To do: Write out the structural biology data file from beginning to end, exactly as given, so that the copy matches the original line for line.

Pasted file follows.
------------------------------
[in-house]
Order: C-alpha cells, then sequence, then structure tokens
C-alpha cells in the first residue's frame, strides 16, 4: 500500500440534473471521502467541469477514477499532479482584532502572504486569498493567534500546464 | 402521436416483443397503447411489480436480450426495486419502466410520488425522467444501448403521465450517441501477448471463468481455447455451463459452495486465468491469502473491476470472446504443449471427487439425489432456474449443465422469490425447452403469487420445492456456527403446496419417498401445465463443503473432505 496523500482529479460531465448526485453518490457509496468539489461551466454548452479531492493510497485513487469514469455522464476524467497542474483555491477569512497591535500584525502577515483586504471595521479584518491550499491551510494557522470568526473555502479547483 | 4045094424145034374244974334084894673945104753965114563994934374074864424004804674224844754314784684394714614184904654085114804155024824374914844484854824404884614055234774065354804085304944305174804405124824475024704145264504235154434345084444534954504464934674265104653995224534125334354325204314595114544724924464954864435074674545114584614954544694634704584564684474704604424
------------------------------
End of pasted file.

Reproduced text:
[in-house]
Order: C-alpha cells, then sequence, then structure tokens
C-alpha cells in the first residue's frame, strides 16, 4: 500500500440534473471521502467541469477514477499532479482584532502572504486569498493567534500546464 | 402521436416483443397503447411489480436480450426495486419502466410520488425522467444501448403521465450517441501477448471463468481455447455451463459452495486465468491469502473491476470472446504443449471427487439425489432456474449443465422469490425447452403469487420445492456456527403446496419417498401445465463443503473432505 496523500482529479460531465448526485453518490457509496468539489461551466454548452479531492493510497485513487469514469455522464476524467497542474483555491477569512497591535500584525502577515483586504471595521479584518491550499491551510494557522470568526473555502479547483 | 4045094424145034374244974334084894673945104753965114563994934374074864424004804674224844754314784684394714614184904654085114804155024824374914844484854824404884614055234774065354804085304944305174804405124824475024704145264504235154434345084444534954504464934674265104653995224534125334354325204314595114544724924464954864435074674545114584614954544694634704584564684474704604424